Things with the copy desk finally got so bad that when I wrote a piece that was supposed to be special in some way, I’d stay at the office until the first edition came up so I could check it. Nuts, huh? But maybe you’ll understand why I did it if I tell you about a long feature I wrote about spending the day of a fight with a heavyweight named Larry Middleton. Went to his pre-fight meal with him, hung around his overheated hotel room with him, watched him warm up in his dressing room, then go out and lose to Duane Bobick in Madison Square Garden. Last scene of the story: he’s out on the street hunting for a pay phone so he can call his wife in Baltimore and tell her what happened. When I dictated the story the next day–it was still the typewriter era at the Post–the girl getting it all down told me it sounded just like a short story. Made my day. But when I came home a couple of days later–-no short road trips when you worked for George Solomon–I discovered that there was an entire section missing from my story. The section about the fight. Call me foolish, but I thought it was critical, seeing as how the fight was the reason for the story’s existence. Maybe it got sacrificed for reasons of page make-up. (Not an acceptable excuse.) Maybe it was incompetence. Maybe it was sabotage. There wasn’t anything I could have done to prevent because I was on the road. But I promised myself that when I was in town, I was going to do some serious lurking in that goddamned office.
George Solomon finally told me I couldn’t talk to the copy editors the way I did. I told him I was going to keep talking to them the way I did as long as they kept screwing things up. Poor George. You have to remember that he was still getting used to being sports editor, and I was one of the first real tests of his patience and managerial skills. I know he liked my writing and I think he liked me as a person-–we still trade e-mails occasionally all these years later-–but I also think I made him uneasy. I was the first writer he ever had who fought back loudly and passionately. You’d think it would have been different on what was considered a writers’ paper. But the Post was also a serious newspaper, a newspaper of record, and when you’re dealing with an animal like that, editors ultimately carry more weight than writers.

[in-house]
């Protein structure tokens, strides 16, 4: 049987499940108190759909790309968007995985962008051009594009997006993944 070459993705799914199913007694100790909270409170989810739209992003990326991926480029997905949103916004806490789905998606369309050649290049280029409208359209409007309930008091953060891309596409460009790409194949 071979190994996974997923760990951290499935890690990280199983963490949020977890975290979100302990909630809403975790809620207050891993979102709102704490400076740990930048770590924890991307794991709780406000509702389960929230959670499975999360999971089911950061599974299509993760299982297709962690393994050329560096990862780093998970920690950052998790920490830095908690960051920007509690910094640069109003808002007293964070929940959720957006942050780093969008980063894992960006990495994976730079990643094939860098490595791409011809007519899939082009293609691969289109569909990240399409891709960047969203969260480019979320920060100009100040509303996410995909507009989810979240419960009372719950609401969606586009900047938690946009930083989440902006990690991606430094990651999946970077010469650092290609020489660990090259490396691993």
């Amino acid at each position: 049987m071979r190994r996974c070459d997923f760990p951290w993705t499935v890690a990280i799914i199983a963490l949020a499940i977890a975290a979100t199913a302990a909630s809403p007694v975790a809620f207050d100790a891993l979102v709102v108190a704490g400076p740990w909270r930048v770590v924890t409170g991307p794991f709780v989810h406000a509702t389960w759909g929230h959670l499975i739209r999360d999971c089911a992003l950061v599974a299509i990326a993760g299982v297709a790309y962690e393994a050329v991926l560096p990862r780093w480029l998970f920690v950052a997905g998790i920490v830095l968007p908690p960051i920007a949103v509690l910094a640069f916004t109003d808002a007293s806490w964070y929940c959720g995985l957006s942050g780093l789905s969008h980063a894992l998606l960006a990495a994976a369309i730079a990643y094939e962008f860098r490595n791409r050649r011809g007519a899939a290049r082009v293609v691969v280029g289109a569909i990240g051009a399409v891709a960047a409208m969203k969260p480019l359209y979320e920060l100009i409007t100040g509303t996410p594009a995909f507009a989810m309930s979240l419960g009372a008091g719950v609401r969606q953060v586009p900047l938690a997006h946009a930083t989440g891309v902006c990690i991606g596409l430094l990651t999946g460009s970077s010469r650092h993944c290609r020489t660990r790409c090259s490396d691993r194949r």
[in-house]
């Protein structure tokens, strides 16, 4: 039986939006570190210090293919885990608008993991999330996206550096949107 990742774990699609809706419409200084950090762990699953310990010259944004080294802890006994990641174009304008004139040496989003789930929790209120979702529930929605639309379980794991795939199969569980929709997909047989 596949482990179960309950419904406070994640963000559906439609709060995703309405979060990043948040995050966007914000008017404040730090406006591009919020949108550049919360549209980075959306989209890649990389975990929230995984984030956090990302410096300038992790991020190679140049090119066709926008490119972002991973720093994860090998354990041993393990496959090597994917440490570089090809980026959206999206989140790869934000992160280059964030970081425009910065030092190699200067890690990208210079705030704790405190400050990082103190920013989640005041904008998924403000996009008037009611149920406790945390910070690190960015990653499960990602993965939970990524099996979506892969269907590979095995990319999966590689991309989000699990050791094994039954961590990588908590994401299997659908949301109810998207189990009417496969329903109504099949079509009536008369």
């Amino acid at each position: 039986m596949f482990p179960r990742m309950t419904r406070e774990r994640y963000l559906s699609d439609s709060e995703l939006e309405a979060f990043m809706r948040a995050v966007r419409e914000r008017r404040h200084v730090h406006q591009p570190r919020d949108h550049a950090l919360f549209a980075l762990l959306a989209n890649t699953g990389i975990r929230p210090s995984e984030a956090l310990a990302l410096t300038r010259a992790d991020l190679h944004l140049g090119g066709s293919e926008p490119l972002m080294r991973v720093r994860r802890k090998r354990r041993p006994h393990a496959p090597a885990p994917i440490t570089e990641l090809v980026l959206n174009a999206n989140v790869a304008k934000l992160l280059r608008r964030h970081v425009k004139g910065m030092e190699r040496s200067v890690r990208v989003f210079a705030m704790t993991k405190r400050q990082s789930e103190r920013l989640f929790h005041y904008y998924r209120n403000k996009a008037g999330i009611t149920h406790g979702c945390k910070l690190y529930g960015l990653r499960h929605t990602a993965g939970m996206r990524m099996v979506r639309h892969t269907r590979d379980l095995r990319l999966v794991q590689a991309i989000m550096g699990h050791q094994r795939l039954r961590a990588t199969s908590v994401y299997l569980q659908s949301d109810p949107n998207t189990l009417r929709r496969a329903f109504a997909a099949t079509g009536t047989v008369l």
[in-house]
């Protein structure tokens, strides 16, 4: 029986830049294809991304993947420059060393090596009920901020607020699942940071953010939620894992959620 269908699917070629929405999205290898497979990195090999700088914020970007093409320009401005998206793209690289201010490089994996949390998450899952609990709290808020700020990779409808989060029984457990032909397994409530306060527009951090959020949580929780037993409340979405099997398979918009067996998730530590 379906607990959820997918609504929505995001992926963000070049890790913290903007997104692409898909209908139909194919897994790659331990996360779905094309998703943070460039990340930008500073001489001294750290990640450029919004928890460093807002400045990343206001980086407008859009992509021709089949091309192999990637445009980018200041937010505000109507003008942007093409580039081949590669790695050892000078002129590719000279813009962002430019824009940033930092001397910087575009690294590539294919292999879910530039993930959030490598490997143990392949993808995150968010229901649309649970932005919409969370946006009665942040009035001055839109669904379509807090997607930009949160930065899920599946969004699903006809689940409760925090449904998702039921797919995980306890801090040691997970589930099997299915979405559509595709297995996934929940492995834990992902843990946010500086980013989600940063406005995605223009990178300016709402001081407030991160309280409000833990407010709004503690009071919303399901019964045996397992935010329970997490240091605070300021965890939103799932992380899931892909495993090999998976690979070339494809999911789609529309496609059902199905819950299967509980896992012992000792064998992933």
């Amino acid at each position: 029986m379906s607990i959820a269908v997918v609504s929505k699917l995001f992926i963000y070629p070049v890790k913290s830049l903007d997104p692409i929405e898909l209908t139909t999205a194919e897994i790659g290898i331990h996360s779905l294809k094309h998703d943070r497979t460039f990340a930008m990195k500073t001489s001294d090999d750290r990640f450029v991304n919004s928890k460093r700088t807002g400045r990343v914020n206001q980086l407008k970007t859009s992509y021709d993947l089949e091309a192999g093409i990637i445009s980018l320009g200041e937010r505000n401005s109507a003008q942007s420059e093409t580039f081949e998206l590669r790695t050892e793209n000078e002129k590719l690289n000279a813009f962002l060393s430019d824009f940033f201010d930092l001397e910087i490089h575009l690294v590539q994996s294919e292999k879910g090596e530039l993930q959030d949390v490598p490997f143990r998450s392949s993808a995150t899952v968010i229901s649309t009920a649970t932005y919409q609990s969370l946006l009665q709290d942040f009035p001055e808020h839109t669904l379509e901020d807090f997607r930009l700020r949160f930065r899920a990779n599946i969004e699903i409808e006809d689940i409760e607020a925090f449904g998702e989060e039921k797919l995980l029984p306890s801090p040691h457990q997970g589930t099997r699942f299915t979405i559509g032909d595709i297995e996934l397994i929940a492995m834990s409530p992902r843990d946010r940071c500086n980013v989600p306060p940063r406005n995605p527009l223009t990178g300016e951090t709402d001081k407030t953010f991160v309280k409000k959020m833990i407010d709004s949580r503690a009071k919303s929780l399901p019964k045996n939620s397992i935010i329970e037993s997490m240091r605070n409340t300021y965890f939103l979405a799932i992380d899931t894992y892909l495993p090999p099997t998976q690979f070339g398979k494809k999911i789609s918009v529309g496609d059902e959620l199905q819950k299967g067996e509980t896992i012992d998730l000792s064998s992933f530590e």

My salvation was a copy editor named Angus Phillips, who later turned to writing and did beautiful, even poetic work covering the outdoors. Maybe he was worried that violence would erupt or maybe he actually liked to read what I wrote. Whatever, when a story of mine came in, Angus would raise his hand and ask to handle it. If he had questions about the piece, he’d ask me. If he made changes in my copy, I trusted him enough not to argue. I believe this is known as mutual respect. You’d think someone at the Post would have thought of it before.
Chapter 17: Friends and Connections
When I became a sportswriter, it was as though I was inducted into a special lodge filled with lots of guys and a few women who shared my interests, my passions, my problems. I didn’t have to explain to them who Red Smith and Larry Merchant were. They thought it was cool if I slipped an obscure cultural reference into a game story, and they sympathized if an editor boned me on deadline. They even knew when I was looking for a job, sometimes before I did.